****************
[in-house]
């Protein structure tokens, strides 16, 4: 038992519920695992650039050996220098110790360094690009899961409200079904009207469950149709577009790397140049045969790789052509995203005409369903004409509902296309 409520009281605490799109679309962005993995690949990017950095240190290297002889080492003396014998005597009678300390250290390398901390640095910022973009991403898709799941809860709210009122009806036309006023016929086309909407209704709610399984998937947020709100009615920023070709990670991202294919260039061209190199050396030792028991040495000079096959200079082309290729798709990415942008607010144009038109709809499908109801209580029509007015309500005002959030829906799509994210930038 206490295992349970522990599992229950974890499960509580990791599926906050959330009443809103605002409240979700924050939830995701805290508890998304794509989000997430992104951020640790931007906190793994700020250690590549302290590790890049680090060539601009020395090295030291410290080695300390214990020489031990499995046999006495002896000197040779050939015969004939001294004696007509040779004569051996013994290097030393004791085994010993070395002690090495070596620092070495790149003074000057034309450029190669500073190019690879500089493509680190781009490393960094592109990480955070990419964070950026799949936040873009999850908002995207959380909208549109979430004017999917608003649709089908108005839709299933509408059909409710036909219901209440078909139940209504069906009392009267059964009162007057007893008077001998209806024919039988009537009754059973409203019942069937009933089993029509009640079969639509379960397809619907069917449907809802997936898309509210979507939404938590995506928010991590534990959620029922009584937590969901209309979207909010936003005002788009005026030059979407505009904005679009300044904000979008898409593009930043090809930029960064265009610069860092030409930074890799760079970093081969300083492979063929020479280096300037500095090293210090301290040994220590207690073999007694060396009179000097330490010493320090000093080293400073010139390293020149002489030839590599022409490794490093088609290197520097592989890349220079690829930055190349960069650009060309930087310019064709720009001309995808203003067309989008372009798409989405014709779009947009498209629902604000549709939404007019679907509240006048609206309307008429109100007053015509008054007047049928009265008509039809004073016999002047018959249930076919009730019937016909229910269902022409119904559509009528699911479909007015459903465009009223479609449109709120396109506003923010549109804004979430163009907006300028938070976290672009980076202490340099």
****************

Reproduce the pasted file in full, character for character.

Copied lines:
[in-house]
């Protein structure tokens, strides 16, 4: 038992519920695992650039050996220098110790360094690009899961409200079904009207469950149709577009790397140049045969790789052509995203005409369903004409509902296309 409520009281605490799109679309962005993995690949990017950095240190290297002889080492003396014998005597009678300390250290390398901390640095910022973009991403898709799941809860709210009122009806036309006023016929086309909407209704709610399984998937947020709100009615920023070709990670991202294919260039061209190199050396030792028991040495000079096959200079082309290729798709990415942008607010144009038109709809499908109801209580029509007015309500005002959030829906799509994210930038 206490295992349970522990599992229950974890499960509580990791599926906050959330009443809103605002409240979700924050939830995701805290508890998304794509989000997430992104951020640790931007906190793994700020250690590549302290590790890049680090060539601009020395090295030291410290080695300390214990020489031990499995046999006495002896000197040779050939015969004939001294004696007509040779004569051996013994290097030393004791085994010993070395002690090495070596620092070495790149003074000057034309450029190669500073190019690879500089493509680190781009490393960094592109990480955070990419964070950026799949936040873009999850908002995207959380909208549109979430004017999917608003649709089908108005839709299933509408059909409710036909219901209440078909139940209504069906009392009267059964009162007057007893008077001998209806024919039988009537009754059973409203019942069937009933089993029509009640079969639509379960397809619907069917449907809802997936898309509210979507939404938590995506928010991590534990959620029922009584937590969901209309979207909010936003005002788009005026030059979407505009904005679009300044904000979008898409593009930043090809930029960064265009610069860092030409930074890799760079970093081969300083492979063929020479280096300037500095090293210090301290040994220590207690073999007694060396009179000097330490010493320090000093080293400073010139390293020149002489030839590599022409490794490093088609290197520097592989890349220079690829930055190349960069650009060309930087310019064709720009001309995808203003067309989008372009798409989405014709779009947009498209629902604000549709939404007019679907509240006048609206309307008429109100007053015509008054007047049928009265008509039809004073016999002047018959249930076919009730019937016909229910269902022409119904559509009528699911479909007015459903465009009223479609449109709120396109506003923010549109804004979430163009907006300028938070976290672009980076202490340099």